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Big Scale WWI fighter updated 6-20-13


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#41 Harry P.

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Posted 28 April 2013 - 10:46 AM

Acrylic craft paint. There are several different brands, but they're basically all the same.

 

31iCog2FxNL_SL500_AA300_.jpg



#42 Tony T

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Posted 28 April 2013 - 03:44 PM

Great progress, Harry. Looking sharp!

#43 Harry P.

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Posted 01 May 2013 - 01:40 PM

It's not ready to fly... but it's ready to taxi!  :lol:

 

fuselage-with-vents_zps899a698e.jpg

 

The landing gear struts, axle, wheels, hubcaps, etc. are all cast metal parts. The reinforcing cables are silver thread supplied with the kit, and the turnbuckles are also kit supplied (cast metal). I painted the landing gear with Model Master paint. Since this model is meant to be built as a "skeleton," with the structure exposed and no skin, all of the outer detail parts on the fuselage do not come in the kit. I used my reference photos to create the small fuselage surface details, like the small squarish plates near the cockpit, the round flaps near the nose (made of the "pupil" of "googly eyes!!! and a "hinge" of styrene rod) and the vents that I made of strips of thin aluminum, bent to shape, and glued onto "flanges" made of this sheet styrene:

 

landing-gear_zps4fe159fb.jpg

 

Also finished up the tail skid:

 

tail-skid_zps2d9ec30b.jpg



#44 Custom Mike

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Posted 01 May 2013 - 02:17 PM

Unbelievable work Harry, the screw heads look great, and all that work with the veneer really paid off, it came out beautifully!

 

Now you'll really enjoy your next Pocher kit, when you gonna tackle that one?  :D 



#45 Cato

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Posted 01 May 2013 - 02:57 PM

Beautiful as always Harry.

How are the vertical and horizontal stabs covered? Is that silkspan and dope?



#46 Harry P.

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Posted 01 May 2013 - 03:02 PM

Unbelievable work Harry, the screw heads look great, and all that work with the veneer really paid off, it came out beautifully!

 

Now you'll really enjoy your next Pocher kit, when you gonna tackle that one?  :D

 

My next Pocher will probably be the brand new Aventador (is that how you spell it?). Due out this October.



#47 cobraman

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Posted 01 May 2013 - 03:18 PM

Looking very nice.



#48 Harry P.

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Posted 01 May 2013 - 03:29 PM

Beautiful as always Harry.

How are the vertical and horizontal stabs covered? Is that silkspan and dope?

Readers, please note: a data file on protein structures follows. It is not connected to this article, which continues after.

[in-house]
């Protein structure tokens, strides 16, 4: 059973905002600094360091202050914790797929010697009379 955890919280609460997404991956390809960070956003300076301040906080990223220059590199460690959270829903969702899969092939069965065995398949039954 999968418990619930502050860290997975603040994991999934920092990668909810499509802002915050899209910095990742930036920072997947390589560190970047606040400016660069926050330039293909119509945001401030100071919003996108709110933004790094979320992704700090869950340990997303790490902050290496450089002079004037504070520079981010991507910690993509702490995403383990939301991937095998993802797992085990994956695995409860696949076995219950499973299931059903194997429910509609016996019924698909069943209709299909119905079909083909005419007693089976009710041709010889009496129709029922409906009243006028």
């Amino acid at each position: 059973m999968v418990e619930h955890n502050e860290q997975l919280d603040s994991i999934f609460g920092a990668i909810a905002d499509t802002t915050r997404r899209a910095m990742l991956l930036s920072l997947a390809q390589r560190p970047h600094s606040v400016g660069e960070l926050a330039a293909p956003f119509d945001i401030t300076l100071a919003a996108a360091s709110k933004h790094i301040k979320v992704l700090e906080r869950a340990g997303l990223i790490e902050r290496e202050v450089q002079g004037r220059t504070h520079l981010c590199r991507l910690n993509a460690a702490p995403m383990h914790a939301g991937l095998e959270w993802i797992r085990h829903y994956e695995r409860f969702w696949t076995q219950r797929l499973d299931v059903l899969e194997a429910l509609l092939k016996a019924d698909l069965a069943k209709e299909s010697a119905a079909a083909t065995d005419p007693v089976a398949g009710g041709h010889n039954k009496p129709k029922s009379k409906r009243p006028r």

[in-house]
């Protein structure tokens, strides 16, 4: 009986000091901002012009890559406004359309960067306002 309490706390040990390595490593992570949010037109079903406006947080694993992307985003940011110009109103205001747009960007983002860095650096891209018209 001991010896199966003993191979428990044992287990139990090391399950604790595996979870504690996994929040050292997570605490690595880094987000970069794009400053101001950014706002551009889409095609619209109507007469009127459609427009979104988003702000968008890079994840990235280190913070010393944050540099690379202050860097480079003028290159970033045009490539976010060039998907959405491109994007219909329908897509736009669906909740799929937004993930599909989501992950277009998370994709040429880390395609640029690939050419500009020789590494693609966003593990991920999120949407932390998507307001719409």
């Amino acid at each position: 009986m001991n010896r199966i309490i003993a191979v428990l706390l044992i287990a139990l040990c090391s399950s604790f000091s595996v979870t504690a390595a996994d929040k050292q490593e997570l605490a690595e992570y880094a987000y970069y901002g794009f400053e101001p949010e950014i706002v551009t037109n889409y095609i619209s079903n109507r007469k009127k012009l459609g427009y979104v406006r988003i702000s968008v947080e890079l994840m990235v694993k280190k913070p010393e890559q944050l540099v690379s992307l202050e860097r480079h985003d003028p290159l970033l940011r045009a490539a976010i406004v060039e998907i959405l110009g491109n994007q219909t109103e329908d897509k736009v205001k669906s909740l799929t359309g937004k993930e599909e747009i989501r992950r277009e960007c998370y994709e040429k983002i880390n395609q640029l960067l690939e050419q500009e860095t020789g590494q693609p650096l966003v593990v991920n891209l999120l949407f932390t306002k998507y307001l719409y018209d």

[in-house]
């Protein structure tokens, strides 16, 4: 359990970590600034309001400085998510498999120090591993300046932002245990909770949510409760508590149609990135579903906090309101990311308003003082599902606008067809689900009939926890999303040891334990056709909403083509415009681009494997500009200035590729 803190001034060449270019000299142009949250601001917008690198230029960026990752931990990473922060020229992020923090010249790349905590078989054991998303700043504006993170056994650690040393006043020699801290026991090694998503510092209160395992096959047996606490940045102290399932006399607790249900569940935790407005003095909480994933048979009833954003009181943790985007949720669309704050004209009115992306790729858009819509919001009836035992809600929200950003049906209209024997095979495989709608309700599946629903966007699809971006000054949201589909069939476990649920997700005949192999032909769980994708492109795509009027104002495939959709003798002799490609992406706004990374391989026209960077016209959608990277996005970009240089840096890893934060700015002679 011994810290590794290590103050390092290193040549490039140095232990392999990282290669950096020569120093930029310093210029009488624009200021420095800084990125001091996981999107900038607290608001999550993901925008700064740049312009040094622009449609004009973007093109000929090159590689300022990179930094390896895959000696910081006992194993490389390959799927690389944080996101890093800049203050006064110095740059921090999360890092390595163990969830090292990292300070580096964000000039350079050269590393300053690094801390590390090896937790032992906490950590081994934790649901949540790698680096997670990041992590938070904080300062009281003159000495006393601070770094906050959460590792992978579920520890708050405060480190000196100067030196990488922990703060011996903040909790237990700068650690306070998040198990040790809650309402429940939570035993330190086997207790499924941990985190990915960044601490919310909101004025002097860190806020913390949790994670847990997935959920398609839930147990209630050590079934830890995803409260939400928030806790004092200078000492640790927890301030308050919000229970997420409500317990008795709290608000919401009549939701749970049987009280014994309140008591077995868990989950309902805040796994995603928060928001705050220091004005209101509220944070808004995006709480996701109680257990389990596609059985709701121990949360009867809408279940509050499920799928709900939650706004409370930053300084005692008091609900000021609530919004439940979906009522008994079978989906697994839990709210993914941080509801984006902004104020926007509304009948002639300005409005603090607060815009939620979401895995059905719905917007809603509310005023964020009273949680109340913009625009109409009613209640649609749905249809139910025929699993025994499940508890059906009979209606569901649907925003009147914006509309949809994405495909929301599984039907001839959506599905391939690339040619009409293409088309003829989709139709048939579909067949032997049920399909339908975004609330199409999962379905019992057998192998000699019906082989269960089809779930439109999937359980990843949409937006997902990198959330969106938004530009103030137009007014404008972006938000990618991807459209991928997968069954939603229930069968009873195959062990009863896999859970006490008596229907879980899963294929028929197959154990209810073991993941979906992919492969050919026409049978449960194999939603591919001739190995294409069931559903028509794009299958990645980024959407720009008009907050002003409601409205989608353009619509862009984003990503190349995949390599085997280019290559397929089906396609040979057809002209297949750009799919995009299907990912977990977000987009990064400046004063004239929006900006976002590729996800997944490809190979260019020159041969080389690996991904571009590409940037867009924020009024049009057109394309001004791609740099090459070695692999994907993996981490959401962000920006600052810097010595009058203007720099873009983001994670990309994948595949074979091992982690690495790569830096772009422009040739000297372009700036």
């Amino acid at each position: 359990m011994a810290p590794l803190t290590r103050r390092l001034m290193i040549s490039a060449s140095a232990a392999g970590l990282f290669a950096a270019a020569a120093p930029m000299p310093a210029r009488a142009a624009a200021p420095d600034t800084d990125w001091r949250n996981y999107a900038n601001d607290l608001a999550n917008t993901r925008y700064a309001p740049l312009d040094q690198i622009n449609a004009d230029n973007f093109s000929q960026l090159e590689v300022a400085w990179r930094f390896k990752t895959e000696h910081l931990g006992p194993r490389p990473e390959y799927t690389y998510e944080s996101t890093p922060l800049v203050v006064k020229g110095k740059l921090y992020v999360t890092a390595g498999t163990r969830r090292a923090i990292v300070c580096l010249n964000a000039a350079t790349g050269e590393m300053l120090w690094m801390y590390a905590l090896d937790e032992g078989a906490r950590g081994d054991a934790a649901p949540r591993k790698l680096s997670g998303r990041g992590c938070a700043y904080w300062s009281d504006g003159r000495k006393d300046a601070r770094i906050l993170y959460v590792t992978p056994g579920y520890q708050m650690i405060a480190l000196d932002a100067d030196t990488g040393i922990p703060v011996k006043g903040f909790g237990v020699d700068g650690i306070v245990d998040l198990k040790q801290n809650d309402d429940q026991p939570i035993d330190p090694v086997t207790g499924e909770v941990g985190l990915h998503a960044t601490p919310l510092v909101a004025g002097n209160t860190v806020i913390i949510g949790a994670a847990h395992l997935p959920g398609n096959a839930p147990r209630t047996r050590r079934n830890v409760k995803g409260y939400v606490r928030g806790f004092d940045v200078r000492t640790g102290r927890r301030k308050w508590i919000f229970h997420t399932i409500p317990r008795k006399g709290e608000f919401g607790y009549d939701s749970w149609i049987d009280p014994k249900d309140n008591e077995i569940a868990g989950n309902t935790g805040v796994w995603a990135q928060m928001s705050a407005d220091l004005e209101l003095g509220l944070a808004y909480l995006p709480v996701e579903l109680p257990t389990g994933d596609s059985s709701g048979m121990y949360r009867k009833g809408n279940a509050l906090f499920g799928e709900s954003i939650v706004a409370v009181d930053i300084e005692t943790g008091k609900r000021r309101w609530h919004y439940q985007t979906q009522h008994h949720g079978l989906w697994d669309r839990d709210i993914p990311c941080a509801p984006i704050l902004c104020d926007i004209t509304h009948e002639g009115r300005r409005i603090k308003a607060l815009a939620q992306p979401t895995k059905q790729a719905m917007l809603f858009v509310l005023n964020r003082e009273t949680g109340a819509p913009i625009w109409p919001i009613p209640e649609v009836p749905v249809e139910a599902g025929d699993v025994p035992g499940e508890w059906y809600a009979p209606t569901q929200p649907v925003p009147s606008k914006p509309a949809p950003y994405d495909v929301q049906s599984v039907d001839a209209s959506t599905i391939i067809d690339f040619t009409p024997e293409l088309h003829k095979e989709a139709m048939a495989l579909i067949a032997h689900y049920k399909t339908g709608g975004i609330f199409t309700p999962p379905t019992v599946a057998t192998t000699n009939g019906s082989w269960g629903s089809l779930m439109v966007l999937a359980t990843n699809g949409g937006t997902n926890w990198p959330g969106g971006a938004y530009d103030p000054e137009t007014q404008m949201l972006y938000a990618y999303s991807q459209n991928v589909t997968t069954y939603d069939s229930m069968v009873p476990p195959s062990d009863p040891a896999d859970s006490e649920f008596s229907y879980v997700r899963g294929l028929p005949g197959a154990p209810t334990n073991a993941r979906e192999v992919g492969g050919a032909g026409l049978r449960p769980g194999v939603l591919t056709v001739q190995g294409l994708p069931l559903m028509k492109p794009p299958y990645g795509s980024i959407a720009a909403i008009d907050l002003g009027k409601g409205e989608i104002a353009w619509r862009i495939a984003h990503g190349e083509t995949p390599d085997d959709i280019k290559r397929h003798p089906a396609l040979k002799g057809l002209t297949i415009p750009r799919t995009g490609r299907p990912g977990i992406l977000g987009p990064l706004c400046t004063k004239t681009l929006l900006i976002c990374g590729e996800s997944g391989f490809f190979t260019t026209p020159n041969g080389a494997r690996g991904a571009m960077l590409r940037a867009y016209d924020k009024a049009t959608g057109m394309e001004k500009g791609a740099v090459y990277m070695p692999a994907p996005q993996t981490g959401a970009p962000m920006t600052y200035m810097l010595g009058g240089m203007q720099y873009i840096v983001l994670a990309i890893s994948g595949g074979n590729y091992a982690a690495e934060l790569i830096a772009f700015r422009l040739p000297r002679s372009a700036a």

Not exactly...  :lol:  It would have been if I was an actual model airplane builder and knew what I was doing!  :lol:

 

Actually cheap cotton cloth (leftover sail material from a ship kit!) and Future.



#49 Harry P.

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Posted 01 May 2013 - 03:46 PM

BTW... all along, I've been thinking about how I was going to form the metal parts of the fuselage... the cowling over the engine and the cone shaped piece between the front of the engine and the propeller cone.

 

For the cowling, I'm thinking sheet brass or aluminum. Should be straightforward enough. If Gerald Wingrove can make body panels out of brass, by god, so can I!  :lol:

 

But the conically-shaped piece up front... I wonder. I'm talking about the piece in red on the plane on the top, between the propeller cone and where the wooden panels begin (and actually, the propeller cone itself, I guess):

 

albatros1_zps5f4d9003.jpg

 

I'm thinking that a section of a L'eggs pantyhose egg could be just what I'm looking for. Does anyone know if they still come in those plastic eggs? Or is that a thing of the past?



#50 Cato

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Posted 02 May 2013 - 03:21 AM

You can try the L'eggs part but the contours may differ from the subject. I'd get some Renshape and carve / sand it.

For the hood panel (s) in metal-you have to practice beating it, maybe with heat to shrink the curves. I think the thinner the better. And you'd need a curved anvil to beat against-maybe the wife's daily driver?? :lol:

Should have asked me about the silkspan-I built and flew 1/4 scale R/C in the '70's and 80's.

Last was a 6' span CAP-10B with some fiberglass cloth covering and prior was a1930 Fleet mail bipe--7+' span.

CA was used extensively on spars and rib joins and epoxy on bulkheads. Would have speeded-up your process faster than the tube glue.

Jus' sayin' . :rolleyes: